Chronological succession of the fossiliferous rocksóTests or age of strataóValue of Palśontological evidence in stratigraphical GeologyóGeneral sequence of the great formations.
Page x CHAPTER IV.
The breaks in the palśontological and geological recordóUse of the term "contemporaneous" as applied to groups of strataóGeneral sequence of strata and of life-forms interfered with by more or less extensive gapsóUnconformabilityóPhenomena implied by thisóCauses of the imperfection of the palśontological record.
Conclusions to be drawn from fossilsóAge of rocksóMode of origin of any fossiliferous bedóFluviatile, lacustrine, and marine depositsóConclusions as to climateóProofs of elevation and subsidence of portions of the earth''s crust derived from fossils.
The biological relations of fossilsóExtinction of life-formsóGeological range of different speciesóPersistent types of lifeóModern origin of existing animals and plantsóReference of fossil forms to the existing primary divisions of the animal kingdomóDeparture of the older types of life from those now in existenceóResemblance of the fossils of a given formation to those of the formation next above and next belowóIntroduction of new life-forms.
The Laurentian and Huronian periodsóGeneral nature, divisions, and geographical distribution of the Laurentian depositsóLower and Upper LaurentianóReasons for believing that the Laurentian rocks are not azoic based upon their containing limestones, beds of oxide of iron, and graphiteóThe characters, chemical composition, and minute structure of EozoŲn CanadenseóComparison of EozoŲn with existing ForaminiferaóArchúosphúrinúóHuronian formationóNature and distribution of Huronian depositsóOrganic remains of the HuronianóLiterature.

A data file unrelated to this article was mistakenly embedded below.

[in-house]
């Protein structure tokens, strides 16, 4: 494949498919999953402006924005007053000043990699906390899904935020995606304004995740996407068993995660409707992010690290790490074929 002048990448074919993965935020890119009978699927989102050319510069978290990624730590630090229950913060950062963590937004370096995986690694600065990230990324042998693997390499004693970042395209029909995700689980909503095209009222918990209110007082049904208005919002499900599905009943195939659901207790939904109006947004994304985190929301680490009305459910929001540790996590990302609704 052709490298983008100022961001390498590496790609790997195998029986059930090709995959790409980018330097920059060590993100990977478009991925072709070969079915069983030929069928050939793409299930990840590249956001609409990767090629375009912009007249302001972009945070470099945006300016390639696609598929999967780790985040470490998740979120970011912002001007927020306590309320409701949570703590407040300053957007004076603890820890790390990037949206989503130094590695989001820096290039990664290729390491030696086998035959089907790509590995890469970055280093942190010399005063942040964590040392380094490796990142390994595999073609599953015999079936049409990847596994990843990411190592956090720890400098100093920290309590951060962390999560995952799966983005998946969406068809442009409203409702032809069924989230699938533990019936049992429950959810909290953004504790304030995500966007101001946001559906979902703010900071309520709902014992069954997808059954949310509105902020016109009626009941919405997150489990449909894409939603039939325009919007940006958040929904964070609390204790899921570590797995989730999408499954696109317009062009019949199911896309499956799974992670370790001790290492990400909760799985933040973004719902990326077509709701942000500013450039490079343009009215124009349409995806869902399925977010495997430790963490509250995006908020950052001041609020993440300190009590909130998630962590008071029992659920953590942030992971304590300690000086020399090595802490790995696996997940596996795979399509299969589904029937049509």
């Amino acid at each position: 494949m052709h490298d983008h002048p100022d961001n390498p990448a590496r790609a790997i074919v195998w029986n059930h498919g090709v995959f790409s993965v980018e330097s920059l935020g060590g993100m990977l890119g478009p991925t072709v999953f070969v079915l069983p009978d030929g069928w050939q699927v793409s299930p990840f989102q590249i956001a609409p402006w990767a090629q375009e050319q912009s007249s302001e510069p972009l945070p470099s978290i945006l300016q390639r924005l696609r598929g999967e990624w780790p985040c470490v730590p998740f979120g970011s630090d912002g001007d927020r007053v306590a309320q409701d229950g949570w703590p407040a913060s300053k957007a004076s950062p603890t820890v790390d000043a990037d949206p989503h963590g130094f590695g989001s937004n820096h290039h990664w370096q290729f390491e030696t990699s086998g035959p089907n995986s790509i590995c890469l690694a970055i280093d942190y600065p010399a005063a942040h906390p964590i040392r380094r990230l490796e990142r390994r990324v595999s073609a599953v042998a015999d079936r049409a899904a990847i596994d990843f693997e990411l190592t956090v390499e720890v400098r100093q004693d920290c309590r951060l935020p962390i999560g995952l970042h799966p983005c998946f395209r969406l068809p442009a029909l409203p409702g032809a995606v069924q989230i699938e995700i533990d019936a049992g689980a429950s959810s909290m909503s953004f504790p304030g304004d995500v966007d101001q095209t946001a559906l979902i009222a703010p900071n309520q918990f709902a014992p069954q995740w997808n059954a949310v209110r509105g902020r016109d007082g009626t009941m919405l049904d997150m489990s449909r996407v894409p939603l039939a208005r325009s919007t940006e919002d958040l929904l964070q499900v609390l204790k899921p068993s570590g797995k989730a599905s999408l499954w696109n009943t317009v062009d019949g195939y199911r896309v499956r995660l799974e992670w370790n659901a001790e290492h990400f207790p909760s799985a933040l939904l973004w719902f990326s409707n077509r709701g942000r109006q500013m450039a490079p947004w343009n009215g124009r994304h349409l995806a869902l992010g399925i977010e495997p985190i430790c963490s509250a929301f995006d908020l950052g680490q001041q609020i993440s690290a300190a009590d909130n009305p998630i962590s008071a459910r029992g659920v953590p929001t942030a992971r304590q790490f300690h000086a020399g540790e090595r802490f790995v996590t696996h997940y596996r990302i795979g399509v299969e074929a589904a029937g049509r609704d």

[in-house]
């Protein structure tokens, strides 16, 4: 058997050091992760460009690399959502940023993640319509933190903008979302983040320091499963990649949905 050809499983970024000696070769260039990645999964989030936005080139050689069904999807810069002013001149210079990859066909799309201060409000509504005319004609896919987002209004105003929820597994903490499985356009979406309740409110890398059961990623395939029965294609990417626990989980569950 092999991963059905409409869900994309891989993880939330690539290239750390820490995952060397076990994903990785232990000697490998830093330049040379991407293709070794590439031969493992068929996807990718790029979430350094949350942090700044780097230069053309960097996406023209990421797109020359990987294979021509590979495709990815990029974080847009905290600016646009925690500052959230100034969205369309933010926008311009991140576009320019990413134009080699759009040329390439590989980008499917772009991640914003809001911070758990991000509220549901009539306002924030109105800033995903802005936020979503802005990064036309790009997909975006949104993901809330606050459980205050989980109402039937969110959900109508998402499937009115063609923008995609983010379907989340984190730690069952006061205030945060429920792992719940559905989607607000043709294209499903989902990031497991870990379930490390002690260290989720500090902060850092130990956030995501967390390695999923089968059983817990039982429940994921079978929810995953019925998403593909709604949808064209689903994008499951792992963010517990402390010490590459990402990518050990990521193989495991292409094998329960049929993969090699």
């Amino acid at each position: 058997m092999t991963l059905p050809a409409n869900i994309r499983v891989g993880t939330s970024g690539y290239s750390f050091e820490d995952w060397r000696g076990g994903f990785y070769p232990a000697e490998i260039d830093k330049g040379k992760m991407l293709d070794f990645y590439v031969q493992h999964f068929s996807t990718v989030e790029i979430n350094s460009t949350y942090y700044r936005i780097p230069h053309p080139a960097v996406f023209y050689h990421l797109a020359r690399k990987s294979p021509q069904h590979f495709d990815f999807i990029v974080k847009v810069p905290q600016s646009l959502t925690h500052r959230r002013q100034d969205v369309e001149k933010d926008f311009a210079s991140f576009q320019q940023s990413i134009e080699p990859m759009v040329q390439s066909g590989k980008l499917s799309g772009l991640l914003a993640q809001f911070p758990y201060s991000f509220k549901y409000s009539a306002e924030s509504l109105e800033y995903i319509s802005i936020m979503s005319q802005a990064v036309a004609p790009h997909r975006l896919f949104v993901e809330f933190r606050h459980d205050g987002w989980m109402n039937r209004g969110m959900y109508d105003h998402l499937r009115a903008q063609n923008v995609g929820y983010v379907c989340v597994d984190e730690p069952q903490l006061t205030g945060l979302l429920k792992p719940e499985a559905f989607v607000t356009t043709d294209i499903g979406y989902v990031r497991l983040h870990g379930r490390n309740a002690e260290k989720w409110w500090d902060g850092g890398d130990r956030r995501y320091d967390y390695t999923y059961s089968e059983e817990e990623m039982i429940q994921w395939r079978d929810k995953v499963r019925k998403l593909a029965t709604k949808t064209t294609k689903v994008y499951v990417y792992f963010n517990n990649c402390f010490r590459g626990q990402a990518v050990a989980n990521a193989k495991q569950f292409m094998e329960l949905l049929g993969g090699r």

The Cambrian periodóGeneral succession of Cambrian deposits in WalesóLower Cambrian and Upper CambrianóCambrian deposits of the continent of Europe and North AmericanóLife of the Cambrian period ó Fucoids ó Eophyton ó Oldhamia ó Sponges ó Echinoderms ó Annelides ó Crustaceans ó Structure of TrilobitesóBrachiopodsóPteropods, Gasteropods, and BivalvesóCephalopodsóLiterature.
Page xi CHAPTER IX.
The Lower Silurian periodóThe Silurian rocks generallyóLimits of Lower and Upper SilurianóGeneral succession, subdivisions, and characters of the Lower Silurian rocks of WalesóGeneral succession, subdivisions, and characters of the Lower Silurian rocks of the North American continentóLife of the period ó Fucoids ó Protozoa ó Graptolites ó Structure of Graptolites ó Corals ó General structure of Corals ó Crinoids ó Cystideans ó General characters of Cystideans ó Annelides ó Crustaceans ó Polyzoa ó Brachiopods ó Bivalve and Univalve MolluscsóChambered CephalopodsóGeneral characters of the CephalopodaóConodonts.
The Upper Silurian periodóGeneral succession of the Upper Silurian deposits of WalesóUpper Silurian deposits of North AmericaóLife of the Upper Silurian ó Plants ó Protozoa ó Graptolites ó Corals ó Crinoids ó General structure of Crinoids ó Star-fishes ó Annelides ó Crustaceans ó Eurypterids ó Polyzoa ó Brachiopods ó Structure of Brachiopods ó Bivalves and Univalves ó Pteropods ó Cephalopods ó Fishes ó Silurian literature.